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Treasury Market's China Tailwind Is Fading at the Wrong Time

  • U.S. issuance set to rise to finance Fed taper, budget gaps
  • Yet a stable yuan suggests China demand for Treasuries may ebb
Pedestrians walk past the People's Bank of China headquarters in Beijing.

Pedestrians walk past the People's Bank of China headquarters in Beijing.

Photographer: Qilai Shen/Bloomberg
Updated on

China’s appetite for Treasuries may be about to ebb just as America needs its biggest foreign creditor to step up and help finance a growing budget deficit. U.S. borrowing costs could rise as a result.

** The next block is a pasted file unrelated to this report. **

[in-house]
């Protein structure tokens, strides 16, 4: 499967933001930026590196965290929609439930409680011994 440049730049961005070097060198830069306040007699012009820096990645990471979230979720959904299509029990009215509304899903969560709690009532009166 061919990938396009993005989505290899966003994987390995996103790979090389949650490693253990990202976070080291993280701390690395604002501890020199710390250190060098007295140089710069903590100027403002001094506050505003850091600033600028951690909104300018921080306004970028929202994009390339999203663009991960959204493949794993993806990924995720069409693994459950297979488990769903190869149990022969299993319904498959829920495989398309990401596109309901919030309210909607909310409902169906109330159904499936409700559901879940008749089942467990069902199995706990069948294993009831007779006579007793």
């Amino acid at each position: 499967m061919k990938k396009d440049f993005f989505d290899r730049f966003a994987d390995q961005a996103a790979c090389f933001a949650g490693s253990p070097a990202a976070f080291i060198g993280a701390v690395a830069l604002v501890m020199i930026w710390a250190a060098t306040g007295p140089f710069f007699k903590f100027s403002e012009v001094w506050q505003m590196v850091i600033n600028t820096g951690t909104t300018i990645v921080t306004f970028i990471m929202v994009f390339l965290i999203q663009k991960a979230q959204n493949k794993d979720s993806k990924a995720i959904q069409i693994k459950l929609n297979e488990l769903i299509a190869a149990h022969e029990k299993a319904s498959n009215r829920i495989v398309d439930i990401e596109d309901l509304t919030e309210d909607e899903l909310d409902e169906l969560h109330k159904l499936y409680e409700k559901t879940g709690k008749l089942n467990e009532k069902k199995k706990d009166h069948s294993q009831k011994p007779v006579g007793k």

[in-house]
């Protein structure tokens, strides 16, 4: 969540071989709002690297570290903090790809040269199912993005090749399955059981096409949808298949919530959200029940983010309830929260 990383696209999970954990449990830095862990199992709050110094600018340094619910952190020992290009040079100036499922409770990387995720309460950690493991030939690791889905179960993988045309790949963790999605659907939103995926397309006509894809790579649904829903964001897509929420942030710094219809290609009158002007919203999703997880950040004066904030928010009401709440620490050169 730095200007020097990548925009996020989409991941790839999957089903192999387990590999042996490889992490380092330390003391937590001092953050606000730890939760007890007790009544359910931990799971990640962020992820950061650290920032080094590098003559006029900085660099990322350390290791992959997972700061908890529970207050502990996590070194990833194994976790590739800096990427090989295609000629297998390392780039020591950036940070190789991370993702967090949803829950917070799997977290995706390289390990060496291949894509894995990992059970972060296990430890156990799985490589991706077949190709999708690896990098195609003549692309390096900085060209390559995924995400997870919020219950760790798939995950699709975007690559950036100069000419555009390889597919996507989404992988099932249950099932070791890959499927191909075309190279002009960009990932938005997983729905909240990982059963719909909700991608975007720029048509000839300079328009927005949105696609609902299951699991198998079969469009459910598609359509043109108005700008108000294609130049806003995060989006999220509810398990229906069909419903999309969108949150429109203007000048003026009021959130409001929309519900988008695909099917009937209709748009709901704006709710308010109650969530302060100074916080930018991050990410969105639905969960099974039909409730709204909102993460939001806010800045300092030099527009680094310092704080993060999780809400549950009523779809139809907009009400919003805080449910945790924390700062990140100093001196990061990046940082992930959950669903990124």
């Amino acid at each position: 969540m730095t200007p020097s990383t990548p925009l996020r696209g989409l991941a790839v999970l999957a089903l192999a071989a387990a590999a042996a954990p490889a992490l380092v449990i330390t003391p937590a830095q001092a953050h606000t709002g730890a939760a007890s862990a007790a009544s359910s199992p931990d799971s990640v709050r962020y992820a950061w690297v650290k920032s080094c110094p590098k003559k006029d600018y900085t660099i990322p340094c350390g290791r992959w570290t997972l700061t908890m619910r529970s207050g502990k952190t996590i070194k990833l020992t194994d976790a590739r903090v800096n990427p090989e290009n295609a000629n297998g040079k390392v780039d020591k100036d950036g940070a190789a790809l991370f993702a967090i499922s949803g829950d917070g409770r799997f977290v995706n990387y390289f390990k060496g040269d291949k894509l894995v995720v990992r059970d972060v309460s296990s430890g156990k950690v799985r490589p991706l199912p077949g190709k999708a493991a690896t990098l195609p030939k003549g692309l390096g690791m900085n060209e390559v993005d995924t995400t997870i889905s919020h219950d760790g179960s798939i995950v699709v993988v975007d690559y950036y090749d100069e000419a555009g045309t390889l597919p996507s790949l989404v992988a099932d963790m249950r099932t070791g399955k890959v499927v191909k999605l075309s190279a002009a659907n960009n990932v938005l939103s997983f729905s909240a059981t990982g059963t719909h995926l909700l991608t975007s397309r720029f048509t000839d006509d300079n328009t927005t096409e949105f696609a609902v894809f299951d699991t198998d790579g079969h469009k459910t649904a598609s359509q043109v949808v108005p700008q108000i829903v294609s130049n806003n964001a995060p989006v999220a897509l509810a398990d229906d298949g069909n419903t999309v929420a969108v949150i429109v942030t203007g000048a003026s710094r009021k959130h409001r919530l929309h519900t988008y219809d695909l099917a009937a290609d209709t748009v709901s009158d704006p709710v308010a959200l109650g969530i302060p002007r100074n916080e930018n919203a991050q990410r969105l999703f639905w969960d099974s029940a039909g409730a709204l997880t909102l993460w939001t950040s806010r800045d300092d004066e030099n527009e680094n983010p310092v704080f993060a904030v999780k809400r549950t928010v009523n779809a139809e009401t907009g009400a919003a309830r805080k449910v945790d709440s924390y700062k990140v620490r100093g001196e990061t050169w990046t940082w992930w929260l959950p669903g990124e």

In the view of Wells Fargo, this year’s resurgence in Chinese buying of Treasuries is likely to peter out as the yuan stabilizes after a steep gain in 2017. Most analysts see little change in the yuan through 2018, from its current level of around 6.62 per dollar. A steady exchange rate suggests limited pressure on Chinese authorities to increase their Treasury holdings as part of intervening in currency markets.